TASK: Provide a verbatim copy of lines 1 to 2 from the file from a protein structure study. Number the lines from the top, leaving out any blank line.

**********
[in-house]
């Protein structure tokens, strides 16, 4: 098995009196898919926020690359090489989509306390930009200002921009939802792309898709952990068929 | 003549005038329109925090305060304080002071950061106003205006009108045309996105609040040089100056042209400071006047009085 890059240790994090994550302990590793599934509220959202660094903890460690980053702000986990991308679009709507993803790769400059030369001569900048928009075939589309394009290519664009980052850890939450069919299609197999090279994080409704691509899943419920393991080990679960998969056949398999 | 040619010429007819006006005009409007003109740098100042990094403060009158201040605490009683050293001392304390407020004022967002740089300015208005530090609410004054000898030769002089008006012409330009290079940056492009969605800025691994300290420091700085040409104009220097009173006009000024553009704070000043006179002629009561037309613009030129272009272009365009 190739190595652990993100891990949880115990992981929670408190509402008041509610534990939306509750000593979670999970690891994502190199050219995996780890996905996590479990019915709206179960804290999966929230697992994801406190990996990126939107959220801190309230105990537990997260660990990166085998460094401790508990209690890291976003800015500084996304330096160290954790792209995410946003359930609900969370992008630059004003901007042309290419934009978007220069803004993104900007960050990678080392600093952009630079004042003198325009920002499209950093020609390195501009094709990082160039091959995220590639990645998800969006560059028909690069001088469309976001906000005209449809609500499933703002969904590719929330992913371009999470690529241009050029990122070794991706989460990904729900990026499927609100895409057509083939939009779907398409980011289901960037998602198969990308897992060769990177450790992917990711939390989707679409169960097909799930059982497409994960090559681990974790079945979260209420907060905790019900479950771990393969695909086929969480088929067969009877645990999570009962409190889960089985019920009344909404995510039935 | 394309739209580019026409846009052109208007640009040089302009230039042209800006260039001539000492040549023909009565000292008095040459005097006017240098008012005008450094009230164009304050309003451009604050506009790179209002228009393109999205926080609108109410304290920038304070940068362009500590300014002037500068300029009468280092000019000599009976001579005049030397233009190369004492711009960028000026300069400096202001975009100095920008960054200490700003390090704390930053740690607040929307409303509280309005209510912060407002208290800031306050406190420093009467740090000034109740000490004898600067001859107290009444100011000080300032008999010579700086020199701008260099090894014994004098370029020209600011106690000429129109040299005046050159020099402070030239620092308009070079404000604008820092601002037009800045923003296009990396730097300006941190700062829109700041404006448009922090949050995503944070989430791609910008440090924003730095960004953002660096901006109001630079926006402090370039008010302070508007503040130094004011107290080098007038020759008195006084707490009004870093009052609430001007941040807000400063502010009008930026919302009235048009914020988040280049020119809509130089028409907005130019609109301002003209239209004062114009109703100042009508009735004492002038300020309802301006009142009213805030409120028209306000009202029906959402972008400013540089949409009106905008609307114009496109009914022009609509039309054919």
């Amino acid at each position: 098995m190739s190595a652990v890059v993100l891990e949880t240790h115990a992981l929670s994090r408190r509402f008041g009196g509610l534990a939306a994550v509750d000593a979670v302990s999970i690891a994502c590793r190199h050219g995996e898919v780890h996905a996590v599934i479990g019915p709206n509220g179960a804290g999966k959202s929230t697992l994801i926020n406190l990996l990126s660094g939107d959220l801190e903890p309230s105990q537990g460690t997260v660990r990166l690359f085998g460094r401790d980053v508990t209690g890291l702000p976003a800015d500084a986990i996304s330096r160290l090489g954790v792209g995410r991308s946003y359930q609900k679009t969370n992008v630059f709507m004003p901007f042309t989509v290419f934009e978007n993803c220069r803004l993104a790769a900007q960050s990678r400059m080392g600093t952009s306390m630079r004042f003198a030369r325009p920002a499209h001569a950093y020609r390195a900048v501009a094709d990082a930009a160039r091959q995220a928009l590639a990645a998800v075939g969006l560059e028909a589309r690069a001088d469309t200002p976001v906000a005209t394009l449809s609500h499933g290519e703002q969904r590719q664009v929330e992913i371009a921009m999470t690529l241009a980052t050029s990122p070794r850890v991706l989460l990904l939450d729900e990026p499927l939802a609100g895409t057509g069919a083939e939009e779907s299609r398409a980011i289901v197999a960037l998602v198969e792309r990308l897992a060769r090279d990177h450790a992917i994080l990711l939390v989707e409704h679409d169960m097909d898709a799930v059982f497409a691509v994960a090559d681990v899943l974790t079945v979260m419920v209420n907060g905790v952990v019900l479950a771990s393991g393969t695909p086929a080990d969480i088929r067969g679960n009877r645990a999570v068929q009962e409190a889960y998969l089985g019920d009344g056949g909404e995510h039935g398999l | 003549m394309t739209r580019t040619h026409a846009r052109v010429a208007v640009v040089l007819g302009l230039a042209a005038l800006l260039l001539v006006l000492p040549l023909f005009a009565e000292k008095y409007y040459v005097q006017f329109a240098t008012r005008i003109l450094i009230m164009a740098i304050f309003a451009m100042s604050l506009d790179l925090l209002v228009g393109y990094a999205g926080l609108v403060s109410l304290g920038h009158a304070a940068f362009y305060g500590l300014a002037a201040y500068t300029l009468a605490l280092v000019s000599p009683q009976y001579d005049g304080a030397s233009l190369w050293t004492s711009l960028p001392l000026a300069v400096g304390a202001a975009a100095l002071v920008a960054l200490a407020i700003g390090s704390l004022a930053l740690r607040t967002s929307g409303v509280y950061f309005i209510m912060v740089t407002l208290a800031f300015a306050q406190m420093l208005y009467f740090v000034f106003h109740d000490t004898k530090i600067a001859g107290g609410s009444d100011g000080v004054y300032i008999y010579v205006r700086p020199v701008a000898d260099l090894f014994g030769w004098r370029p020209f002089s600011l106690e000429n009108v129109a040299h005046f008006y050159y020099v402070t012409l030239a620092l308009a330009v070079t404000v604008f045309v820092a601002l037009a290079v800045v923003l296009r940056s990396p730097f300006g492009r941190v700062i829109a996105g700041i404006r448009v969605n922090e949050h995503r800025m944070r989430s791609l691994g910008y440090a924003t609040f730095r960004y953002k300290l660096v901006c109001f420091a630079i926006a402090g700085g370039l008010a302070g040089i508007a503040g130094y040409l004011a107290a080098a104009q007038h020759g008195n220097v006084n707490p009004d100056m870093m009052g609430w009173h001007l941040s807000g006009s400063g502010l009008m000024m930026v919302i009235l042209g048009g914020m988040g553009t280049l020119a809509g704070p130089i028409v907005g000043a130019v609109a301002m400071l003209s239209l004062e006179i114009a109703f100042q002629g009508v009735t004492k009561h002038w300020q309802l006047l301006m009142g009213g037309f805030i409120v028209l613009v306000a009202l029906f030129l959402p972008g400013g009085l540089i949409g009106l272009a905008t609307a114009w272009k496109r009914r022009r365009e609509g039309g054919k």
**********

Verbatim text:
[in-house]
């Protein structure tokens, strides 16, 4: 098995009196898919926020690359090489989509306390930009200002921009939802792309898709952990068929 | 003549005038329109925090305060304080002071950061106003205006009108045309996105609040040089100056042209400071006047009085 890059240790994090994550302990590793599934509220959202660094903890460690980053702000986990991308679009709507993803790769400059030369001569900048928009075939589309394009290519664009980052850890939450069919299609197999090279994080409704691509899943419920393991080990679960998969056949398999 | 040619010429007819006006005009409007003109740098100042990094403060009158201040605490009683050293001392304390407020004022967002740089300015208005530090609410004054000898030769002089008006012409330009290079940056492009969605800025691994300290420091700085040409104009220097009173006009000024553009704070000043006179002629009561037309613009030129272009272009365009 190739190595652990993100891990949880115990992981929670408190509402008041509610534990939306509750000593979670999970690891994502190199050219995996780890996905996590479990019915709206179960804290999966929230697992994801406190990996990126939107959220801190309230105990537990997260660990990166085998460094401790508990209690890291976003800015500084996304330096160290954790792209995410946003359930609900969370992008630059004003901007042309290419934009978007220069803004993104900007960050990678080392600093952009630079004042003198325009920002499209950093020609390195501009094709990082160039091959995220590639990645998800969006560059028909690069001088469309976001906000005209449809609500499933703002969904590719929330992913371009999470690529241009050029990122070794991706989460990904729900990026499927609100895409057509083939939009779907398409980011289901960037998602198969990308897992060769990177450790992917990711939390989707679409169960097909799930059982497409994960090559681990974790079945979260209420907060905790019900479950771990393969695909086929969480088929067969009877645990999570009962409190889960089985019920009344909404995510039935 | 394309739209580019026409846009052109208007640009040089302009230039042209800006260039001539000492040549023909009565000292008095040459005097006017240098008012005008450094009230164009304050309003451009604050506009790179209002228009393109999205926080609108109410304290920038304070940068362009500590300014002037500068300029009468280092000019000599009976001579005049030397233009190369004492711009960028000026300069400096202001975009100095920008960054200490700003390090704390930053740690607040929307409303509280309005209510912060407002208290800031306050406190420093009467740090000034109740000490004898600067001859107290009444100011000080300032008999010579700086020199701008260099090894014994004098370029020209600011106690000429129109040299005046050159020099402070030239620092308009070079404000604008820092601002037009800045923003296009990396730097300006941190700062829109700041404006448009922090949050995503944070989430791609910008440090924003730095960004953002660096901006109001630079926006402090370039008010302070508007503040130094004011107290080098007038020759008195006084707490009004870093009052609430001007941040807000400063502010009008930026919302009235048009914020988040280049020119809509130089028409907005130019609109301002003209239209004062114009109703100042009508009735004492002038300020309802301006009142009213805030409120028209306000009202029906959402972008400013540089949409009106905008609307114009496109009914022009609509039309054919």